Growing up, I was big into computer games. I loved them. They kept me entertained for hours. The other day, I was reading about some of the most popular games of all time, and realized that most of these game actually are educational! These games teach real skills, such as budgeting, working for goals, planning, strategizing, etc. By being even okay at these games, you can leverage these skills for success in life.
Just take a look at these top games:
2. World of Warcraft
4. Sim City
5. Roller Coaster Tycoon
Teaching Essential Skills
Just looking at this list, you can see some of the skills needed:
Budgeting: The Sims is a great example of how to create and use a budget. You have to work to earn income to buy the stuff you want for your house. You also need to get your Sim up and get him to work, or else you can get fired. You also have to maintain things around the house, feed your Sim, and other things; many of which require money! By being good at this game, you can really gain some personal finance skills.
Planning: All of these games require planning to some extent, but both World of WarCraft and StarCraft really rely on it. You need to identify and utilize resources effectively, plan where to build buildings, and basically everything you need to be successful in battle. It requires thought and planning to succeed!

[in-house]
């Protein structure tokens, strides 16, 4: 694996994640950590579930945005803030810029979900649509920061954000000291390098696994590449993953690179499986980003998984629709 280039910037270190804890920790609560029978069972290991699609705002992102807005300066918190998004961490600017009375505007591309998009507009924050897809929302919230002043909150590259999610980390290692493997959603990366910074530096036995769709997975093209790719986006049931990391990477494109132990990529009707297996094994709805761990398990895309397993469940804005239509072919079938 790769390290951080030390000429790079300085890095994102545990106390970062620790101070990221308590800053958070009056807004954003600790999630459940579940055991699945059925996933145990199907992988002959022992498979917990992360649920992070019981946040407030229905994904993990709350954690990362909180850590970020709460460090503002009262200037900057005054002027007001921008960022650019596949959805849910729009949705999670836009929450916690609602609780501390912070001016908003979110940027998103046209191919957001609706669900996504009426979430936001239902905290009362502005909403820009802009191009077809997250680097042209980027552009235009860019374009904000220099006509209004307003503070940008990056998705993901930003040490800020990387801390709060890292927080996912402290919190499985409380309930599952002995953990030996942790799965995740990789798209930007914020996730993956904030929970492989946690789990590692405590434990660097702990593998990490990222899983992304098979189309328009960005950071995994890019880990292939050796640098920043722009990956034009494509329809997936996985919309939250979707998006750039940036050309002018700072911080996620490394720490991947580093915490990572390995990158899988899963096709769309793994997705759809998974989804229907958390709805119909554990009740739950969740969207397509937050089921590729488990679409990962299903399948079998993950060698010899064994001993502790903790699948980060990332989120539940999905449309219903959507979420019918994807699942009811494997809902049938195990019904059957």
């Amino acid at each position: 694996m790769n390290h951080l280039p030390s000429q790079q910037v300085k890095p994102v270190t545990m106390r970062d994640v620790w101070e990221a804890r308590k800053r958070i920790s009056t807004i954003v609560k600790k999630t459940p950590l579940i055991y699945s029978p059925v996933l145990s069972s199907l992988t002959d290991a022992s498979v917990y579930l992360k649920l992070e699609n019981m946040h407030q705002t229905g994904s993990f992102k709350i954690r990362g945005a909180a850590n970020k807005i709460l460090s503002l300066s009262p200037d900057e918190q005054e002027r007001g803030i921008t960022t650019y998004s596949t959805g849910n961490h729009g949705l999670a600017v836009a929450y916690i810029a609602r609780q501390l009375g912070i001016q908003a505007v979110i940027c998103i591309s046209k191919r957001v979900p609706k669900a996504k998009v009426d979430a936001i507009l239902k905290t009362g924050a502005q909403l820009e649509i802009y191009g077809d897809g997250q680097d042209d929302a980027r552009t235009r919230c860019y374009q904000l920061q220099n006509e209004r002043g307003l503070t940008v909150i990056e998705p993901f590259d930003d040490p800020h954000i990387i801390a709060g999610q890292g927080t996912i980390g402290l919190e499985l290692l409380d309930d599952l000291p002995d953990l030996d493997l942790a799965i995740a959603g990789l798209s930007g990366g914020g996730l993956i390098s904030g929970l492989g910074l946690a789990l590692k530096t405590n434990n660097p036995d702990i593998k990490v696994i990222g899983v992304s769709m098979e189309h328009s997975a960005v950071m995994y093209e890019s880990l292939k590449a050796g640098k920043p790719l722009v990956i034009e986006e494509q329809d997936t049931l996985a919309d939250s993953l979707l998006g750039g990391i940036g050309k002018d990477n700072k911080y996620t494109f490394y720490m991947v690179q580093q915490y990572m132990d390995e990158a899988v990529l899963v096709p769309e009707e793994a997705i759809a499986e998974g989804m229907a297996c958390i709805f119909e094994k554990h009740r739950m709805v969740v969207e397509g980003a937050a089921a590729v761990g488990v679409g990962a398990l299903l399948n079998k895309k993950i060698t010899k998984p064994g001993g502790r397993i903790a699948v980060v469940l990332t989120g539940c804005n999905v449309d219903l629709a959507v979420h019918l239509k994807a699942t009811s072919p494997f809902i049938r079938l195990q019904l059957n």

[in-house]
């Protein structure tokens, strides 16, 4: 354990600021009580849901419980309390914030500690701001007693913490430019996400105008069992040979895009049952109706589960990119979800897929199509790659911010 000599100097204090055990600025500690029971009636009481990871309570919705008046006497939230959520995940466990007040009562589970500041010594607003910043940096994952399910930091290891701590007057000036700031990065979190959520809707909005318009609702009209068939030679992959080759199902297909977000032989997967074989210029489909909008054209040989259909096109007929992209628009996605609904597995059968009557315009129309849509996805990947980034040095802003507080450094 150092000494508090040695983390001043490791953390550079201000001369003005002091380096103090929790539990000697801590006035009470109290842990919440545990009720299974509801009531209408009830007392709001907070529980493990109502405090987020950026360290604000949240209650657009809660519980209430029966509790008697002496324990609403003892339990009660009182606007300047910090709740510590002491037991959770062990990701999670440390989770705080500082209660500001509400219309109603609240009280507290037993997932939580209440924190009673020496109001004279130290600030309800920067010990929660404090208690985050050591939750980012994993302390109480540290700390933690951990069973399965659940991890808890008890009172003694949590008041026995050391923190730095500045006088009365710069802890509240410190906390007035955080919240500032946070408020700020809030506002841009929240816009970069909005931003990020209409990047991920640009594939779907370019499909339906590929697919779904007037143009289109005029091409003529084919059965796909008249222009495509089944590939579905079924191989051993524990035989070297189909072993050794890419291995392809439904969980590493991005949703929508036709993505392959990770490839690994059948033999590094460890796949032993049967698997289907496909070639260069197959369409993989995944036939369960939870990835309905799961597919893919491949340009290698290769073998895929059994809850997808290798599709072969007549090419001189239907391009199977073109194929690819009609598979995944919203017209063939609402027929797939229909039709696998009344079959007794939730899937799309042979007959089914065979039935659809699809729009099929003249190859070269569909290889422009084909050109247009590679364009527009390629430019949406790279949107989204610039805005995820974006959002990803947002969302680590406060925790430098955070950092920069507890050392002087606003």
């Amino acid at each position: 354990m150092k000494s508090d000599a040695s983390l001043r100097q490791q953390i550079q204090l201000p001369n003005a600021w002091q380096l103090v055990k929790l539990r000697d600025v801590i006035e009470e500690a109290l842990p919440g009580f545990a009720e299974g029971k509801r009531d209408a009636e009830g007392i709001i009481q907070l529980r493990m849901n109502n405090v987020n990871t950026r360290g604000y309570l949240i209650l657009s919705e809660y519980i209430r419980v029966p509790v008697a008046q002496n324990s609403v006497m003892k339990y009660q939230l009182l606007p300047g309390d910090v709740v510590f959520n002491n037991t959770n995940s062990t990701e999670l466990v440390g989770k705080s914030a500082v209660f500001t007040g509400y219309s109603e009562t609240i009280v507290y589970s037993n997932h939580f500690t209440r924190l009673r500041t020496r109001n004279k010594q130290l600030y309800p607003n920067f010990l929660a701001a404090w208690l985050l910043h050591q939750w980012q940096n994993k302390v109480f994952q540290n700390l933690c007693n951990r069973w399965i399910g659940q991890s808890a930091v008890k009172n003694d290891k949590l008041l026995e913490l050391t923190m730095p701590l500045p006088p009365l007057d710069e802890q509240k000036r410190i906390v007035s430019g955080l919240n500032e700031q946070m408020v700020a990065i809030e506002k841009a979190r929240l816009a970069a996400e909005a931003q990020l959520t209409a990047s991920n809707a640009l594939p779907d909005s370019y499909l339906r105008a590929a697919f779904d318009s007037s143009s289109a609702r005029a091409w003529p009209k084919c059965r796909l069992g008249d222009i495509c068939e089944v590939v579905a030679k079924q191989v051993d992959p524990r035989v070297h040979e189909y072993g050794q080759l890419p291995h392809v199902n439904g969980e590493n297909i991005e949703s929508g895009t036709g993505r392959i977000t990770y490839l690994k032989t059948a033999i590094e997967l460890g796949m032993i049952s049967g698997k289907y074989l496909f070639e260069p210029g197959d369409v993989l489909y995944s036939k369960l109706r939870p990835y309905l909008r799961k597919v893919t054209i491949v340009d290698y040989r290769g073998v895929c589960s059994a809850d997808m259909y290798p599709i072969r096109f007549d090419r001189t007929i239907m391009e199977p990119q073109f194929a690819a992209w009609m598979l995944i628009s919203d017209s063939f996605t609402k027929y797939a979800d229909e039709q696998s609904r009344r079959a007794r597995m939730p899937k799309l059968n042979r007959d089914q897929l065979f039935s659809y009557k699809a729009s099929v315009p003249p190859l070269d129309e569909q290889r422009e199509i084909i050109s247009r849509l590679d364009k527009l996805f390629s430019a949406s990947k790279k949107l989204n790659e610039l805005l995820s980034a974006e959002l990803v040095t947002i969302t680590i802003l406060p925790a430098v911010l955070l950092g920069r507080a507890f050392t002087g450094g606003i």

Strategizing: Strategizing is also essential to be successful in all of these games. From what to build, to what resources are needed, to what to spend on, to even designing battle plans for your soldiers. All of these games have a huge element of strategy involved, and playing them can really develop strong strategy skills.
Business Management: Along with all of the skills above, Roller Coaster Tycoon also has a huge element of business management involved. From budgeting, to ticket prices, to keeping your visitors happy, you have to consider a lot when building your theme parks. As a result, it gives you a great overview of running a business. Sim City is also very similar in this regard – city management is like business management.
I think we need to allow children to play more of these games to get the skills they need to be successful in life. You will notice that no first-person shooter games is on the list. Although both World of WarCraft and StarCraft are battle-esque games, they don't involve any shooting – it is all strategy and battle planning. I think if we focused more on these types of games, and less on shooter games, we would have a much brighter future generation!
Readers, what are your thoughts on video games and education?